Challenges of COVID-19 disruptions: Guidance for autism service providersApril 2, 2020
Each region of the globe is in a different phase of the COVID-19 pandemic and related mitigation efforts. Here, we share lessons learned from countries like Hong Kong and South Korea, where school closures and widespread lockdowns have been in place for a month or more. We hope this guidance will help you to continue your important work supporting people with autism and their families.
Prepare before lockdown/during minimally restricted movement:
Set up a communication network. Assign staff to reach out to families in your practice, whether through phone calls, emails or messages through your system’s online messaging platform. In areas without access to phone or internet, consider mailing information.
Advise families to prepare now by getting essential needs met. This means medications, food and household supplies for as long as families can afford. Some schools and regional governments are providing food to children and/or families during school closures. Find out what your local resources are and communicate them to families.
Advise families to think about and develop structure or routine for long-term time at home with minimal contact with others. Managing expectations around the routine for the day will help give everyone a sense of order and can reduce overall stress in the household. [AS tools for routine and article on disrupted routine]
Talk in advance about the best way to continue services during widespread closures and how your patients can access care. You can discuss what technology you can use, such as Zoom, FaceTime or other video platform, to stay in touch with your patients and deliver telehealth services. You may be able to have phone or video appointments, depending on the situation in your area. See below for no- or low-resource areas. Decide with families what works best for their situation and prioritize the immediate needs for each family, including basic needs (food, medication, shelter) as well as caregiving support. If your health system has a patient portal or other way to communicate through the electronic health record, now is a good time to set that up and encourage families to register.
Set up a hotline for families and adults with autism to call during a lockdown. If your area already has one, prepare to communicate it widely through social media, WhatsApp, WeChat or other sharing platforms, public posters, phone trees, texting, mail or other means available.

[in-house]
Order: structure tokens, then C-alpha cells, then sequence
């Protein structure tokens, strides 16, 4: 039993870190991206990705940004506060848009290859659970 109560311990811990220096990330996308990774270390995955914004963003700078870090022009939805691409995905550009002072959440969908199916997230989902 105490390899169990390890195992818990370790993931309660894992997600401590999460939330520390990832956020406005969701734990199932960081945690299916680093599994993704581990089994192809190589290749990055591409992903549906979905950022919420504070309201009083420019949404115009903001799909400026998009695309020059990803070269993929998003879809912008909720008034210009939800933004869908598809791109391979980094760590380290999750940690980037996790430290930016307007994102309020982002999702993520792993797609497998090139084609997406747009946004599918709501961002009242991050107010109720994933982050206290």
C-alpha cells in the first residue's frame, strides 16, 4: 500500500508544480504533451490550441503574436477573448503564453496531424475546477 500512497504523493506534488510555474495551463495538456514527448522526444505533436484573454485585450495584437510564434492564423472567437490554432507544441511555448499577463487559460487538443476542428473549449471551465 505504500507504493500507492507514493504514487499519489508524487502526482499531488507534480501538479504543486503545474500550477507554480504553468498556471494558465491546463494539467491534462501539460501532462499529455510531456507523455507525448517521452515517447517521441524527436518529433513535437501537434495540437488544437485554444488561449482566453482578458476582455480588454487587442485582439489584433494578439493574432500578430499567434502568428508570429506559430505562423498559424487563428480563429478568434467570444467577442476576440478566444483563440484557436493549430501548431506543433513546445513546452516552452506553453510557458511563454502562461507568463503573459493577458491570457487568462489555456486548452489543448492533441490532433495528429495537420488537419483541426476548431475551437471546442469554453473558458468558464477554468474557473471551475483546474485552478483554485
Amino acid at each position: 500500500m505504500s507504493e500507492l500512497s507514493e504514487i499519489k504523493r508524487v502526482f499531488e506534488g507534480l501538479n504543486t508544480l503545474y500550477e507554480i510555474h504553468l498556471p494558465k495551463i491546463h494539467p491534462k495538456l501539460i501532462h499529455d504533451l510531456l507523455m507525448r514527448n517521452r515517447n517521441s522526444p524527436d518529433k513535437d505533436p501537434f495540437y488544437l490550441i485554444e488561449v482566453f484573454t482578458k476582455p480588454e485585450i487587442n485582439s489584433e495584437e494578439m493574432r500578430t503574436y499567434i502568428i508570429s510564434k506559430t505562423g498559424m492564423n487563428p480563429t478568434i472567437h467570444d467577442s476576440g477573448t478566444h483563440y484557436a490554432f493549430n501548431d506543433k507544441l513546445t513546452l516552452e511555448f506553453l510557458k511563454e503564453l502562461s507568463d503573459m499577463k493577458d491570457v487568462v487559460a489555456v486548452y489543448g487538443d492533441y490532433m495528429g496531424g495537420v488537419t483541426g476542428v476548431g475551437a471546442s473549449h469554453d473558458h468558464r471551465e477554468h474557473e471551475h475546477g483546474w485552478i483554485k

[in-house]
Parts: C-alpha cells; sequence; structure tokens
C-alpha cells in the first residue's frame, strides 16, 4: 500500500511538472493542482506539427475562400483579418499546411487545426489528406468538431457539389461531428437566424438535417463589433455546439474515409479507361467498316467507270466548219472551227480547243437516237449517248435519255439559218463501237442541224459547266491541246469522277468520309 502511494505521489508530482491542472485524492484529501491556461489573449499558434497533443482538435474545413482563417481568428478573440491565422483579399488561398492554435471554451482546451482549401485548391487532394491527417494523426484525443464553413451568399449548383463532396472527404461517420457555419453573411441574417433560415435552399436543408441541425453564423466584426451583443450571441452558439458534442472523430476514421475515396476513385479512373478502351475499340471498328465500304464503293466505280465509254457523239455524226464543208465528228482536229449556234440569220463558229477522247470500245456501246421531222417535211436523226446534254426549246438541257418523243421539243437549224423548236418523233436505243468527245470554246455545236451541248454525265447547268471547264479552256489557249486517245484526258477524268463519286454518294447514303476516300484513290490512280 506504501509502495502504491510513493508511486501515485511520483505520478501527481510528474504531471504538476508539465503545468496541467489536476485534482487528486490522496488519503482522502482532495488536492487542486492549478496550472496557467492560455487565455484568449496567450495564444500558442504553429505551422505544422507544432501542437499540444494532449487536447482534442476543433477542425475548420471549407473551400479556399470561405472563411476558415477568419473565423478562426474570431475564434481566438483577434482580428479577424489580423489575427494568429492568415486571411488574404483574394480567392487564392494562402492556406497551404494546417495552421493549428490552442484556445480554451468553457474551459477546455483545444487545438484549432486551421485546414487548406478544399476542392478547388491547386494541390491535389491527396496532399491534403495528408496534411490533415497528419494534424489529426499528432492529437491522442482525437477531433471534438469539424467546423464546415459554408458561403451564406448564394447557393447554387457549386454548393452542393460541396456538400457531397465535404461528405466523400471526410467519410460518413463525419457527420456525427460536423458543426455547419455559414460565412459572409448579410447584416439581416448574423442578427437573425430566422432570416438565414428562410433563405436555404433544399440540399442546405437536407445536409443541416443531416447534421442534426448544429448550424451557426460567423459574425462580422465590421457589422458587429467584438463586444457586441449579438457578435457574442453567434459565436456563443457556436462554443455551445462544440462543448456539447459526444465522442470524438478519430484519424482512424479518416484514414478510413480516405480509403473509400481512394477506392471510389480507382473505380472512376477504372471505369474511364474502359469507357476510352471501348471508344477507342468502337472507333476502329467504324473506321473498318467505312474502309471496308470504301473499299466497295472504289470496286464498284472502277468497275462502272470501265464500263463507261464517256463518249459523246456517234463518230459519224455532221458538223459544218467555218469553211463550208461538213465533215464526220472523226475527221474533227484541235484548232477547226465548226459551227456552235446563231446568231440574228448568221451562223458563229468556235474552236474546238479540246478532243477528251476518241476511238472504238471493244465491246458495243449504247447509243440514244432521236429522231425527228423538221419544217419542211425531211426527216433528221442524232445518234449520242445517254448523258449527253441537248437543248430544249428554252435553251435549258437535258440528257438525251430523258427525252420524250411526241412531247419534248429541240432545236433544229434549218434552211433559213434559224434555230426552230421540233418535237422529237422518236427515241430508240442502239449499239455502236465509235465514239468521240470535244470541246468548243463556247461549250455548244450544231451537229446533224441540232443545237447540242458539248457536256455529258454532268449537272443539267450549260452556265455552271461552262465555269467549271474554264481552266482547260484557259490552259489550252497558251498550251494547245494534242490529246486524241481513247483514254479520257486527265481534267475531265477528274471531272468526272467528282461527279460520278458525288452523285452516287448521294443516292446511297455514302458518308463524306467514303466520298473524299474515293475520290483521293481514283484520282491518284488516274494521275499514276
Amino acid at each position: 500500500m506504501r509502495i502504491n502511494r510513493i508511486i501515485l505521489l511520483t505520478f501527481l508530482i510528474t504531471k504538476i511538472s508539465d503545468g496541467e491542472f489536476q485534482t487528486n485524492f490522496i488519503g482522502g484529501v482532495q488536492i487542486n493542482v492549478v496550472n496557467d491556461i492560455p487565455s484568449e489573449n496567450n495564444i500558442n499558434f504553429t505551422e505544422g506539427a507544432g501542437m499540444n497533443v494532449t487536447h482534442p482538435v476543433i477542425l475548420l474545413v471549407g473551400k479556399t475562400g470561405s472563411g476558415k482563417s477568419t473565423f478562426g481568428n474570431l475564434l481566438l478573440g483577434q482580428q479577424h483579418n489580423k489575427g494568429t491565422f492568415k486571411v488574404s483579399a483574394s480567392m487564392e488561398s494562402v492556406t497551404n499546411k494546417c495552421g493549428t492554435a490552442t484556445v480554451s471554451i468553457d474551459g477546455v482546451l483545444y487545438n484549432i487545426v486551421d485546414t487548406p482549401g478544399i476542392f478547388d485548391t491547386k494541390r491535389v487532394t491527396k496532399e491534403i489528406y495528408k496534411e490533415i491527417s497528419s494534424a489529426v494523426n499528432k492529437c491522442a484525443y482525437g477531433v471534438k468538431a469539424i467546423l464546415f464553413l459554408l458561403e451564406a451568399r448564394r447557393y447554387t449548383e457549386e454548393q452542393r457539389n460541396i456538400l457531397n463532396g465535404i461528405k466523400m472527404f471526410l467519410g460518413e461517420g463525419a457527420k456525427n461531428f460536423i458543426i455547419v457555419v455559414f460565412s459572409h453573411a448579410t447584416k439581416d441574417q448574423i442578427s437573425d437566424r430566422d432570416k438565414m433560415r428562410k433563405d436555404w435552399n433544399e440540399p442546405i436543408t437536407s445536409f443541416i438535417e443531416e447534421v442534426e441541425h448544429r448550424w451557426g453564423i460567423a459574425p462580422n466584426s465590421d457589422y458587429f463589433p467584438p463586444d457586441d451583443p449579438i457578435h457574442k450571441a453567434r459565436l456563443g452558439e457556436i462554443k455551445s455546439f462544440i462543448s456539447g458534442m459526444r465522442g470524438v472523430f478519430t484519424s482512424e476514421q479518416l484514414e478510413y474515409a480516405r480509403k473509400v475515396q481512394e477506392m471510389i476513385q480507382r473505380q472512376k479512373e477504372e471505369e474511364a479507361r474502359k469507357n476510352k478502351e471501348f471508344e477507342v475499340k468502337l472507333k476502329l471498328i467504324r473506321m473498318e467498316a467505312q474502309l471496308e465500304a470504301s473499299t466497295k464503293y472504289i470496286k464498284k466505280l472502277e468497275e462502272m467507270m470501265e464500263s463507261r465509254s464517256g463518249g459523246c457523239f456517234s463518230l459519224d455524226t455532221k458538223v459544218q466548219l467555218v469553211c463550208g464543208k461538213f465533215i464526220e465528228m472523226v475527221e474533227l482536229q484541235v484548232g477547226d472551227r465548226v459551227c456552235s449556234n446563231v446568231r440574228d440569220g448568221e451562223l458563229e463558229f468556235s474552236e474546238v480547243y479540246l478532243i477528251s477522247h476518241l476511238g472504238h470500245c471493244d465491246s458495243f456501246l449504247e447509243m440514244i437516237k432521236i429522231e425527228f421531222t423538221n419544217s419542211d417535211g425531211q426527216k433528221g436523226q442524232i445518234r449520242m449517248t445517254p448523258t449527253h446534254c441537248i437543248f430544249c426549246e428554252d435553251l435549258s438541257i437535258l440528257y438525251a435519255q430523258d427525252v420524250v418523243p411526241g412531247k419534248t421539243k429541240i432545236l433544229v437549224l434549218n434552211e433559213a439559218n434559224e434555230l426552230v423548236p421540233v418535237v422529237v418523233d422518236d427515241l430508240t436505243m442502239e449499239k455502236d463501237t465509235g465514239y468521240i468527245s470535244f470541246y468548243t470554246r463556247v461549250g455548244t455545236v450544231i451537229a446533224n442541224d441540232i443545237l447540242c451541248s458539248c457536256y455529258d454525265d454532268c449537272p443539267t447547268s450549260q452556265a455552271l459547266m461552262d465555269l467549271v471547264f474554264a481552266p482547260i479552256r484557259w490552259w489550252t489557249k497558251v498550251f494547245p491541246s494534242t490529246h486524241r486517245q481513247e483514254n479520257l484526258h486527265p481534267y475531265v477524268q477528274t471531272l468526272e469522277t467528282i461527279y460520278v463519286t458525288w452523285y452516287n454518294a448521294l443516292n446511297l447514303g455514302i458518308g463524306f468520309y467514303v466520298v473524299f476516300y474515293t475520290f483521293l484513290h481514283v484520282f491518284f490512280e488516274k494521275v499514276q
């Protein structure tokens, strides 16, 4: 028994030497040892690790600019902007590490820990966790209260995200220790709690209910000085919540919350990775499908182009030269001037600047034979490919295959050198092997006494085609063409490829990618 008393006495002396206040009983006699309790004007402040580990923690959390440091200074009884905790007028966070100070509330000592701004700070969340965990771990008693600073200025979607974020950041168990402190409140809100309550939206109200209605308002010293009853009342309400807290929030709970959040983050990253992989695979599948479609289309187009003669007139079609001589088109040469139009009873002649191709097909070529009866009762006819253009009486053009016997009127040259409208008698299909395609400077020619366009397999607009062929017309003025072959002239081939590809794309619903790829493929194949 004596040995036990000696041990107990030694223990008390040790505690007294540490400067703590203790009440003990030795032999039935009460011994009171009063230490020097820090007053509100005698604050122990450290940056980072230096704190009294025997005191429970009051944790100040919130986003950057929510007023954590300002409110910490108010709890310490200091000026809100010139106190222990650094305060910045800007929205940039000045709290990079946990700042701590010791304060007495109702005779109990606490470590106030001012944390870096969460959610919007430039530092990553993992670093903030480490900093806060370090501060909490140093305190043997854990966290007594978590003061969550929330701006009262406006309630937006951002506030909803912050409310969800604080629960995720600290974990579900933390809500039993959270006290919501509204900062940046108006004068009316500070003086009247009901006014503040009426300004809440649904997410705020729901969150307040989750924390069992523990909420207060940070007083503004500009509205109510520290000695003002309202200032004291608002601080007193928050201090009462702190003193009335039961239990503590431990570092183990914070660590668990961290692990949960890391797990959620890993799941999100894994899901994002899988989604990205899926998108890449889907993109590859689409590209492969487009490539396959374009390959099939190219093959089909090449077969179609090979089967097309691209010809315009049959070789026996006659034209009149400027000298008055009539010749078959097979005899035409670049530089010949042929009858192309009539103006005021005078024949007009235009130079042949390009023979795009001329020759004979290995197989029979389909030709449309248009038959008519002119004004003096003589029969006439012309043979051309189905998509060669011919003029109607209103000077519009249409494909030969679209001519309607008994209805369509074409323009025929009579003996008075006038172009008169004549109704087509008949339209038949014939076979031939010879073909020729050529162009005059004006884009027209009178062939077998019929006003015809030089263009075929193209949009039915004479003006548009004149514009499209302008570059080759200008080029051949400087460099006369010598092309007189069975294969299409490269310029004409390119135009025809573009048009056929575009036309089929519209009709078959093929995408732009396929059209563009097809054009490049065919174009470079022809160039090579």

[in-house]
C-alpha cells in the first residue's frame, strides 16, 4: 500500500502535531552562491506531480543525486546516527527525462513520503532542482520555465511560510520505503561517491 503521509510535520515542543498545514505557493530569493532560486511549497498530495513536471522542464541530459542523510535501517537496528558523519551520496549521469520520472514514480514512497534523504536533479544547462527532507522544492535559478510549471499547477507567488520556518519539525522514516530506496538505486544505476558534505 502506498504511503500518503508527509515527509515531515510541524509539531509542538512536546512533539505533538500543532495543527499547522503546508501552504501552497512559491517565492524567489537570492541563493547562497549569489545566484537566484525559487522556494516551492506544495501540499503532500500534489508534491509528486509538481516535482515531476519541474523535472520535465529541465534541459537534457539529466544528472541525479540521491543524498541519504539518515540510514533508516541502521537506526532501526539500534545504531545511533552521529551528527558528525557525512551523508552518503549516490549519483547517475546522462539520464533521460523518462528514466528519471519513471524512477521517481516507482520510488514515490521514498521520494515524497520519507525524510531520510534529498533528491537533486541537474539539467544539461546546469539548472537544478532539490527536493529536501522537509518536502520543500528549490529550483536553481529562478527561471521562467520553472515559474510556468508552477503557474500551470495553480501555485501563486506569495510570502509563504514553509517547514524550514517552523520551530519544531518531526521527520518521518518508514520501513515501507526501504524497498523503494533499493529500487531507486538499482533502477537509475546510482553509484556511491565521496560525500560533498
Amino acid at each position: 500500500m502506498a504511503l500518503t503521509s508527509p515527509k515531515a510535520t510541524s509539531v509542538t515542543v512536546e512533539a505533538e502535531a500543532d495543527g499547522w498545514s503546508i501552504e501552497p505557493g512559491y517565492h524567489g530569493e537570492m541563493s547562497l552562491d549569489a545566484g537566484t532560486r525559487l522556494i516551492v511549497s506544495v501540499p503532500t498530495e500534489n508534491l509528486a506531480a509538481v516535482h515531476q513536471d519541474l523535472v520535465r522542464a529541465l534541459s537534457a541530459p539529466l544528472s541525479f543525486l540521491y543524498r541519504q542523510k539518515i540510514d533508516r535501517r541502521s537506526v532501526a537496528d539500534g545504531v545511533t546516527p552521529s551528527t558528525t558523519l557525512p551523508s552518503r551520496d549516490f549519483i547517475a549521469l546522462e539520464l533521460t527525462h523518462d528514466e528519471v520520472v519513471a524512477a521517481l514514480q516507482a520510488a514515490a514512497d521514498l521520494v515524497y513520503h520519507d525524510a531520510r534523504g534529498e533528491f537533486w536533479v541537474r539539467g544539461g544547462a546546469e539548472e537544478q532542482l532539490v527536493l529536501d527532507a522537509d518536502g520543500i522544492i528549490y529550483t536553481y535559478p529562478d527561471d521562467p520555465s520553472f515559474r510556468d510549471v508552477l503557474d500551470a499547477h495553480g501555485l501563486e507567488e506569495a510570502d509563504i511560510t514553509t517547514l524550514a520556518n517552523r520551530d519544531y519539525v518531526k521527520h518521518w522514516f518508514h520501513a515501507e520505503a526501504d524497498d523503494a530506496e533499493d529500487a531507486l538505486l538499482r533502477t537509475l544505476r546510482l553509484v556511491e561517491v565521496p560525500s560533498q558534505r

For areas newly under lockdown:
Caregiver stress is likely to increase as families continue in isolation conditions. Some steps you can take to support families once your region has limited movement and widespread school and business closures include:
Help families navigate the huge amounts of information. Autism Speaks provides a number of resources at autismspeaks.org/coronavirus for families to use, including in other languages. During this disruption, this page will be updated frequently. Gather a digital and/or hard-copy folder of printable tools, digital downloads, videos and other specific needs that families may request.
Try to set up a caregiver support group via an online platform, such as Facebook groups or other technology such as WeChat, where parents and caregivers can get support, ask questions and get advice. Recruit trusted professionals to help respond to questions with evidence-based information and tools.
Record and share videos, if possible, of culturally adapted trainings to send to families to continue trainings while at home.
For regions with low or no resources:
If your region does not have reliable or widespread internet or phone access, as is the case in many developing nations, consider alternative ways to reach families in need:
Try to make arrangements for 1:1 visits at a local or regional center using safe social distancing to offer or continue training or support groups.
Mail information directly to families when mail service is an option.
If no other contact options are available, consider a feasible way to have providers make in-person contact, while keeping a safe distance per WHO guidelines, to check in on families, leave hard-copies of certain tools behind and answer direct questions if literacy is a concern.